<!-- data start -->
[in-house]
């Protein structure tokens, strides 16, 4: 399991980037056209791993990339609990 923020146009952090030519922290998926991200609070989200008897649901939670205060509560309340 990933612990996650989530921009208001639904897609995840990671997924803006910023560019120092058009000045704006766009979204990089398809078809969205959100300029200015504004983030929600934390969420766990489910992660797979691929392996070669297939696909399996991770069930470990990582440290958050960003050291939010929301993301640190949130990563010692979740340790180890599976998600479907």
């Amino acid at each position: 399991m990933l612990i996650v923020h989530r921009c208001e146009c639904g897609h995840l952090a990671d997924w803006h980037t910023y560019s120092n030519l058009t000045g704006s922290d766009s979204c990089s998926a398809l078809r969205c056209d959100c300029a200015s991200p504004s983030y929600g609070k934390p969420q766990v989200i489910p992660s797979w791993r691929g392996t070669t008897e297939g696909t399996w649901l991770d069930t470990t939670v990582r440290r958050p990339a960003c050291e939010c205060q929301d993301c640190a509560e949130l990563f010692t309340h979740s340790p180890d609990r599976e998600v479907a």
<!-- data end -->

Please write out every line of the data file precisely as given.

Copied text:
[in-house]
């Protein structure tokens, strides 16, 4: 399991980037056209791993990339609990 923020146009952090030519922290998926991200609070989200008897649901939670205060509560309340 990933612990996650989530921009208001639904897609995840990671997924803006910023560019120092058009000045704006766009979204990089398809078809969205959100300029200015504004983030929600934390969420766990489910992660797979691929392996070669297939696909399996991770069930470990990582440290958050960003050291939010929301993301640190949130990563010692979740340790180890599976998600479907």
């Amino acid at each position: 399991m990933l612990i996650v923020h989530r921009c208001e146009c639904g897609h995840l952090a990671d997924w803006h980037t910023y560019s120092n030519l058009t000045g704006s922290d766009s979204c990089s998926a398809l078809r969205c056209d959100c300029a200015s991200p504004s983030y929600g609070k934390p969420q766990v989200i489910p992660s797979w791993r691929g392996t070669t008897e297939g696909t399996w649901l991770d069930t470990t939670v990582r440290r958050p990339a960003c050291e939010c205060q929301d993301c640190a509560e949130l990563f010692t309340h979740s340790p180890d609990r599976e998600v479907a």